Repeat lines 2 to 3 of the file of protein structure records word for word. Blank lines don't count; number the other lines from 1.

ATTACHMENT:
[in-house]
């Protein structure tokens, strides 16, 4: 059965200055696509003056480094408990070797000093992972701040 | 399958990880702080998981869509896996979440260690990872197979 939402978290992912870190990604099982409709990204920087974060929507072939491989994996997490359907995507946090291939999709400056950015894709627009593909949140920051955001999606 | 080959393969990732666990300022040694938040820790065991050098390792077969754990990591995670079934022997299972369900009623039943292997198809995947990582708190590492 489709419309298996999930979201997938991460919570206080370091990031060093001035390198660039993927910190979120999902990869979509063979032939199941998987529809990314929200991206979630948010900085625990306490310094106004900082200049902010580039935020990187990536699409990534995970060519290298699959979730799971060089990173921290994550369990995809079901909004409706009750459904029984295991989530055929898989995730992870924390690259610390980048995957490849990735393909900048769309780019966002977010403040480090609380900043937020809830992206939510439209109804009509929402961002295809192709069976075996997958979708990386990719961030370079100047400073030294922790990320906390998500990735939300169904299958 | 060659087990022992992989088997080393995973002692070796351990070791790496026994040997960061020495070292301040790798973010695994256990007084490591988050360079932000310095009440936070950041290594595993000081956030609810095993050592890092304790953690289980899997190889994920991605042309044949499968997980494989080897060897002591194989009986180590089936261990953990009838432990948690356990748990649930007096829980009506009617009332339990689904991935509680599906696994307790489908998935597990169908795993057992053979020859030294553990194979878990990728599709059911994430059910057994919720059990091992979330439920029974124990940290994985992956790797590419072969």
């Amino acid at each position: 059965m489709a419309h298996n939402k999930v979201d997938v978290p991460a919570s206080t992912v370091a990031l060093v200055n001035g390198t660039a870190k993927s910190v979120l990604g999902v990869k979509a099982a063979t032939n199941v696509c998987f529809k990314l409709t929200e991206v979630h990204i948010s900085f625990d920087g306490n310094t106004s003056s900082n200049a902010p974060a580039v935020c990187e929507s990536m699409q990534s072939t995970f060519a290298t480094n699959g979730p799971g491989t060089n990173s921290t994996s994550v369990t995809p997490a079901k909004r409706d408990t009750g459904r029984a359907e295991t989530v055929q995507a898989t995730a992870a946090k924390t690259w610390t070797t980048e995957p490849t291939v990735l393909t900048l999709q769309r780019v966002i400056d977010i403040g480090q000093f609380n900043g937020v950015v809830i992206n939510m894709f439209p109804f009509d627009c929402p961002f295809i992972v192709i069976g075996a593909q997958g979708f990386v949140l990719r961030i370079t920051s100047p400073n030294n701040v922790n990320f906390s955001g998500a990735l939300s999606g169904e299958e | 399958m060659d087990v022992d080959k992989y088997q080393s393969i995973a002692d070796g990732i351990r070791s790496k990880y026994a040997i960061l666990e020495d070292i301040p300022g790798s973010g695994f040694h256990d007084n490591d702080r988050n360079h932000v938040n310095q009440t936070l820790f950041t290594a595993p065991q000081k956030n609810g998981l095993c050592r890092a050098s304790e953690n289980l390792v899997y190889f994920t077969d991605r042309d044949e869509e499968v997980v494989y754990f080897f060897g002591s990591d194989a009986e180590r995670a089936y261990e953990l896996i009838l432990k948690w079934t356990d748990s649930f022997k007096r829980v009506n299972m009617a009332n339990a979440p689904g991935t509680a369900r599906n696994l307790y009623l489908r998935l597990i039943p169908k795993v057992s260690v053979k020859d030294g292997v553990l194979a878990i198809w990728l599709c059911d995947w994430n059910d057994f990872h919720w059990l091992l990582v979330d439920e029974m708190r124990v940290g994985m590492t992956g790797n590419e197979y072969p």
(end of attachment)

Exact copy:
């Protein structure tokens, strides 16, 4: 059965200055696509003056480094408990070797000093992972701040 | 399958990880702080998981869509896996979440260690990872197979 939402978290992912870190990604099982409709990204920087974060929507072939491989994996997490359907995507946090291939999709400056950015894709627009593909949140920051955001999606 | 080959393969990732666990300022040694938040820790065991050098390792077969754990990591995670079934022997299972369900009623039943292997198809995947990582708190590492 489709419309298996999930979201997938991460919570206080370091990031060093001035390198660039993927910190979120999902990869979509063979032939199941998987529809990314929200991206979630948010900085625990306490310094106004900082200049902010580039935020990187990536699409990534995970060519290298699959979730799971060089990173921290994550369990995809079901909004409706009750459904029984295991989530055929898989995730992870924390690259610390980048995957490849990735393909900048769309780019966002977010403040480090609380900043937020809830992206939510439209109804009509929402961002295809192709069976075996997958979708990386990719961030370079100047400073030294922790990320906390998500990735939300169904299958 | 060659087990022992992989088997080393995973002692070796351990070791790496026994040997960061020495070292301040790798973010695994256990007084490591988050360079932000310095009440936070950041290594595993000081956030609810095993050592890092304790953690289980899997190889994920991605042309044949499968997980494989080897060897002591194989009986180590089936261990953990009838432990948690356990748990649930007096829980009506009617009332339990689904991935509680599906696994307790489908998935597990169908795993057992053979020859030294553990194979878990990728599709059911994430059910057994919720059990091992979330439920029974124990940290994985992956790797590419072969």
């Amino acid at each position: 059965m489709a419309h298996n939402k999930v979201d997938v978290p991460a919570s206080t992912v370091a990031l060093v200055n001035g390198t660039a870190k993927s910190v979120l990604g999902v990869k979509a099982a063979t032939n199941v696509c998987f529809k990314l409709t929200e991206v979630h990204i948010s900085f625990d920087g306490n310094t106004s003056s900082n200049a902010p974060a580039v935020c990187e929507s990536m699409q990534s072939t995970f060519a290298t480094n699959g979730p799971g491989t060089n990173s921290t994996s994550v369990t995809p997490a079901k909004r409706d408990t009750g459904r029984a359907e295991t989530v055929q995507a898989t995730a992870a946090k924390t690259w610390t070797t980048e995957p490849t291939v990735l393909t900048l999709q769309r780019v966002i400056d977010i403040g480090q000093f609380n900043g937020v950015v809830i992206n939510m894709f439209p109804f009509d627009c929402p961002f295809i992972v192709i069976g075996a593909q997958g979708f990386v949140l990719r961030i370079t920051s100047p400073n030294n701040v922790n990320f906390s955001g998500a990735l939300s999606g169904e299958e | 399958m060659d087990v022992d080959k992989y088997q080393s393969i995973a002692d070796g990732i351990r070791s790496k990880y026994a040997i960061l666990e020495d070292i301040p300022g790798s973010g695994f040694h256990d007084n490591d702080r988050n360079h932000v938040n310095q009440t936070l820790f950041t290594a595993p065991q000081k956030n609810g998981l095993c050592r890092a050098s304790e953690n289980l390792v899997y190889f994920t077969d991605r042309d044949e869509e499968v997980v494989y754990f080897f060897g002591s990591d194989a009986e180590r995670a089936y261990e953990l896996i009838l432990k948690w079934t356990d748990s649930f022997k007096r829980v009506n299972m009617a009332n339990a979440p689904g991935t509680a369900r599906n696994l307790y009623l489908r998935l597990i039943p169908k795993v057992s260690v053979k020859d030294g292997v553990l194979a878990i198809w990728l599709c059911d995947w994430n059910d057994f990872h919720w059990l091992l990582v979330d439920e029974m708190r124990v940290g994985m590492t992956g790797n590419e197979y072969p």